Although I can watch that video & buy ancient seasons up to 2010/11 on YouTube for ÂŁ9.99, I can’t get recent SNL [seasons 44/45] live or even late – it isn’t broadcast at all in the UK. It was tried years back, but the episodes were six weeks late, defeating the point of the show & of course it bombed with the “LIVE” aspect out of play.

          I know a lot of comedy talent started at SNL, but I haven’t seen anything that tickles my UK funny bone. I loved Rowan & Martin’s Laugh-In though – the BBC aired it a year late [in 1969 when I was 14] & it was wonderful, but it had the advantage of not using time sensitive material. It was groovy stuff even without knowing what/where “down town Burbank” is!

          1. Don’t forget the Beautiful in downtown Burbank🤓
            Loved SNL in the late 70s, with Gilda and Chevy, and Garrett Morris and
            Steve Martin and Dan Ackroyd and Belushi’s Samurai shtick. Not to forget Czechoslovakian playboys and also the Landshark. The Monterey Aquarium has/had a continuous loop of the Landshark playing near the real shark tanks. Haven’t found it particularly funny the few times I’ve checked it out at all recently.

            1. Was ’70s SNL so politics/news-driven as current SNL? I loved the Festrunk Bros., – that somehow must have got to Brit TV – can’t remember when I saw them, but I was much younger & even more handsome than now.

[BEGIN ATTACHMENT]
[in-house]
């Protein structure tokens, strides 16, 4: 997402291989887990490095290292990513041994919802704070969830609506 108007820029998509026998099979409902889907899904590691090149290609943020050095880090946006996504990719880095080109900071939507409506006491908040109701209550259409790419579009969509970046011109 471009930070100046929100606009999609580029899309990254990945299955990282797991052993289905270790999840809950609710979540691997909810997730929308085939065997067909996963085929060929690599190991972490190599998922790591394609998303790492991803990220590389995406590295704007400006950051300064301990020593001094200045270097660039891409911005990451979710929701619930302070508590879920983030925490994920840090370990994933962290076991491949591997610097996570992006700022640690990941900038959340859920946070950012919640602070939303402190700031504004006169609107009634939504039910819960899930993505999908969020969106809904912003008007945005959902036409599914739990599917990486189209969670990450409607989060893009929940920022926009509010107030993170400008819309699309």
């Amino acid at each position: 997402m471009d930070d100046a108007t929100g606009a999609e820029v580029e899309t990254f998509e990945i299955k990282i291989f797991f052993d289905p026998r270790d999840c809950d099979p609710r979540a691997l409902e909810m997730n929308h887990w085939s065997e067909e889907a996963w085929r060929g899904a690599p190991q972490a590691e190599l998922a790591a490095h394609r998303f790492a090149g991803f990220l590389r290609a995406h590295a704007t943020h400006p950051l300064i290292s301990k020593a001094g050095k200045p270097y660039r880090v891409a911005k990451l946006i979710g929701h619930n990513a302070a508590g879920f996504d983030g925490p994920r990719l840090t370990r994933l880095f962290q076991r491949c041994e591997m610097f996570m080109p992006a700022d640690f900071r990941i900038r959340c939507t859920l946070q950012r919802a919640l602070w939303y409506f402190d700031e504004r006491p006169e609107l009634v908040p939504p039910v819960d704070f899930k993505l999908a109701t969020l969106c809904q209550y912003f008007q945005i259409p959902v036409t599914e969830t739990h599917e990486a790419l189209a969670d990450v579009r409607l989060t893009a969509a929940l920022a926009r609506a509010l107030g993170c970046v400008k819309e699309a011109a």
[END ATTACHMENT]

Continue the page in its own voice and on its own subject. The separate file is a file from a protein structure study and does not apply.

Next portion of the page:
1. Even more handsome? Howis that possible🤓
                I don’t rememberit being as political back in the late 70s, except for Chevy Chase playing Gerald Ford and tripping all the time. I understand that Ford loved it.

  5. Were I Laughlin’s lawyer, I’d probably try to get her off based on the movie’s possible prejudicing the jurors.

    That’s a motion you’re like to lose, counselor. Though the judge might well grant you some extra questioning of potential jurors during voir dire regarding exposure to pretrial publicity, maybe even individually, outside the presence of the others, so as not to have the entire venire spoiled by an untoward answer.

    And if you can’t rack up twelve citizens honest and true due to excessive publicity in the initial attempt, the court might entertain a change of venue of Aunt Becky’s trial to another federal district where the publicity hasn’t been as intense.

    That’s pretty much been the practice ever since Dr. Sam Shepard’s case.

  6. Frankly, the extent of America’s obsession with celebrities boggles my mind. The list of people indicted include CEOs and senior executives in major finance, law and real estate firms and all the media can think of are two B-list actresses.

    – RM